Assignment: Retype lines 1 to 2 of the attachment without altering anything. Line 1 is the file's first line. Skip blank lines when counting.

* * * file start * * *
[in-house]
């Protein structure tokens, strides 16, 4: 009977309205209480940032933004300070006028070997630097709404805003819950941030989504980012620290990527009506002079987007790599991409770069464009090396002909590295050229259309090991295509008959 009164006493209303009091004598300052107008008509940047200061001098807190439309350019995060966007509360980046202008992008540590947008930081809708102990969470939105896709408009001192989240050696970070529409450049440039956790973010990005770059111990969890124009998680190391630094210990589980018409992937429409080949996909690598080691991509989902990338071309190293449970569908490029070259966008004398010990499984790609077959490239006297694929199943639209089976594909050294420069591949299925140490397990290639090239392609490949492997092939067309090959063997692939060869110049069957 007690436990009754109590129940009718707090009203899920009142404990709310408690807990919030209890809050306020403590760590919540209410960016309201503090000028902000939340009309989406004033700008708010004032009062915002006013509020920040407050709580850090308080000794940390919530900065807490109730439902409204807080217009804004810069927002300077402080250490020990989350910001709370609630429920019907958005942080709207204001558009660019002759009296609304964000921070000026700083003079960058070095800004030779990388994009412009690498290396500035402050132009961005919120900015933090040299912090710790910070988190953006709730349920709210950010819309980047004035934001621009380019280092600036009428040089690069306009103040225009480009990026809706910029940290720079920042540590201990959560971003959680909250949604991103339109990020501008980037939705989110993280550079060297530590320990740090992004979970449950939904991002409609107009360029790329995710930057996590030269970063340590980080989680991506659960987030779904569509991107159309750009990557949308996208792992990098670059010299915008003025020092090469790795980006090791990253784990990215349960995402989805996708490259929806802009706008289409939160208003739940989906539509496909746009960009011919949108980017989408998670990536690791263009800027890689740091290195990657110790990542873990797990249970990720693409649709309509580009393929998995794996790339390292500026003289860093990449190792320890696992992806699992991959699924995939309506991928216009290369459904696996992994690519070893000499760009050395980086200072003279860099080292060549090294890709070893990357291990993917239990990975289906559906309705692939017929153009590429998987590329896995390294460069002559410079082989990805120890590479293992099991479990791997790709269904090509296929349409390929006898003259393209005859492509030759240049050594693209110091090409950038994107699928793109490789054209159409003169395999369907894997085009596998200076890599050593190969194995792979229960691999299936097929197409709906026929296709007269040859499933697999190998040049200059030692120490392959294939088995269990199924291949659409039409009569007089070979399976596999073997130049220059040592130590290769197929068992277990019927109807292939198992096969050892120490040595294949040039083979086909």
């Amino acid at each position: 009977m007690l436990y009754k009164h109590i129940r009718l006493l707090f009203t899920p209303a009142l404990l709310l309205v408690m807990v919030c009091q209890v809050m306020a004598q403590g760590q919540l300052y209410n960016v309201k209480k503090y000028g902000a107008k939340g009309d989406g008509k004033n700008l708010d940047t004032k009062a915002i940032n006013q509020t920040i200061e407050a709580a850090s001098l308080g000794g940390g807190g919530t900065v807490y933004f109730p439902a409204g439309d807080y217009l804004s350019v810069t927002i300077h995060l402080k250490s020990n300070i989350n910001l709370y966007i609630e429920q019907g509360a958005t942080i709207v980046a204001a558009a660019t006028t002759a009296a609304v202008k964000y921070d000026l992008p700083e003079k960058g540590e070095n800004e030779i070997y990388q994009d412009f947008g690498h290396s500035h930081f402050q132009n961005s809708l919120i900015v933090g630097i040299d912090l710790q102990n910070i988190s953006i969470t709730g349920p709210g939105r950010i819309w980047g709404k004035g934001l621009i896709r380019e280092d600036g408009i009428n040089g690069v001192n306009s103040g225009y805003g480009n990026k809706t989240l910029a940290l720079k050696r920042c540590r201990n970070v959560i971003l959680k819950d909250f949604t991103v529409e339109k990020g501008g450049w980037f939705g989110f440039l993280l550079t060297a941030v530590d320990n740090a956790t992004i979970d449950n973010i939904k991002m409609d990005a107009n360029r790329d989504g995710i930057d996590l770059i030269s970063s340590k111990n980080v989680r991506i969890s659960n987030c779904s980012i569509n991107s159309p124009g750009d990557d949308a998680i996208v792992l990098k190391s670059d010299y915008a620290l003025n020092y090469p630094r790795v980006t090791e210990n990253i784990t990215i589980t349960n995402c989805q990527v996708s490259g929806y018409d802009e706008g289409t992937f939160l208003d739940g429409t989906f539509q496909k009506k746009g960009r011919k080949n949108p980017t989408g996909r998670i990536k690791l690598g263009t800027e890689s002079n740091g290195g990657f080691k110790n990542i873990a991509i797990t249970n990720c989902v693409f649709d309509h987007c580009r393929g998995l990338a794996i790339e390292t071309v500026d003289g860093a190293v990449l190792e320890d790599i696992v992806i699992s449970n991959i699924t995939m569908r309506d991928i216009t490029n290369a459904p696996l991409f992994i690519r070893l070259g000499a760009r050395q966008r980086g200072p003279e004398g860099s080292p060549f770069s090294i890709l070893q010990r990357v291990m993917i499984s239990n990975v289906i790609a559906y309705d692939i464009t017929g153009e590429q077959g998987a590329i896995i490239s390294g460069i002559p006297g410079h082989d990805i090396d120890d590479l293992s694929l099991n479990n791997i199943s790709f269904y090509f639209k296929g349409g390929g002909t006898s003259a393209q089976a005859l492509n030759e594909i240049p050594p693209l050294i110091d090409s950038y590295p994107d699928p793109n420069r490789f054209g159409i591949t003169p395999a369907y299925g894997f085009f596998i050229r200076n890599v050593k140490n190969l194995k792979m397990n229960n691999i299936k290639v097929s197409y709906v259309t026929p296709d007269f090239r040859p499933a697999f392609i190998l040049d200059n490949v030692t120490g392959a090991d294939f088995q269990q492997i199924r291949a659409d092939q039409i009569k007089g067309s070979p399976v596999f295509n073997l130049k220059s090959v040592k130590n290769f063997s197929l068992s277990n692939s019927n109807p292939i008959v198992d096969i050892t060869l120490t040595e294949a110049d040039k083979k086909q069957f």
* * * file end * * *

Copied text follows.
[in-house]
């Protein structure tokens, strides 16, 4: 009977309205209480940032933004300070006028070997630097709404805003819950941030989504980012620290990527009506002079987007790599991409770069464009090396002909590295050229259309090991295509008959 009164006493209303009091004598300052107008008509940047200061001098807190439309350019995060966007509360980046202008992008540590947008930081809708102990969470939105896709408009001192989240050696970070529409450049440039956790973010990005770059111990969890124009998680190391630094210990589980018409992937429409080949996909690598080691991509989902990338071309190293449970569908490029070259966008004398010990499984790609077959490239006297694929199943639209089976594909050294420069591949299925140490397990290639090239392609490949492997092939067309090959063997692939060869110049069957 007690436990009754109590129940009718707090009203899920009142404990709310408690807990919030209890809050306020403590760590919540209410960016309201503090000028902000939340009309989406004033700008708010004032009062915002006013509020920040407050709580850090308080000794940390919530900065807490109730439902409204807080217009804004810069927002300077402080250490020990989350910001709370609630429920019907958005942080709207204001558009660019002759009296609304964000921070000026700083003079960058070095800004030779990388994009412009690498290396500035402050132009961005919120900015933090040299912090710790910070988190953006709730349920709210950010819309980047004035934001621009380019280092600036009428040089690069306009103040225009480009990026809706910029940290720079920042540590201990959560971003959680909250949604991103339109990020501008980037939705989110993280550079060297530590320990740090992004979970449950939904991002409609107009360029790329995710930057996590030269970063340590980080989680991506659960987030779904569509991107159309750009990557949308996208792992990098670059010299915008003025020092090469790795980006090791990253784990990215349960995402989805996708490259929806802009706008289409939160208003739940989906539509496909746009960009011919949108980017989408998670990536690791263009800027890689740091290195990657110790990542873990797990249970990720693409649709309509580009393929998995794996790339390292500026003289860093990449190792320890696992992806699992991959699924995939309506991928216009290369459904696996992994690519070893000499760009050395980086200072003279860099080292060549090294890709070893990357291990993917239990990975289906559906309705692939017929153009590429998987590329896995390294460069002559410079082989990805120890590479293992099991479990791997790709269904090509296929349409390929006898003259393209005859492509030759240049050594693209110091090409950038994107699928793109490789054209159409003169395999369907894997085009596998200076890599050593190969194995792979229960691999299936097929197409709906026929296709007269040859499933697999190998040049200059030692120490392959294939088995269990199924291949659409039409009569007089070979399976596999073997130049220059040592130590290769197929068992277990019927109807292939198992096969050892120490040595294949040039083979086909």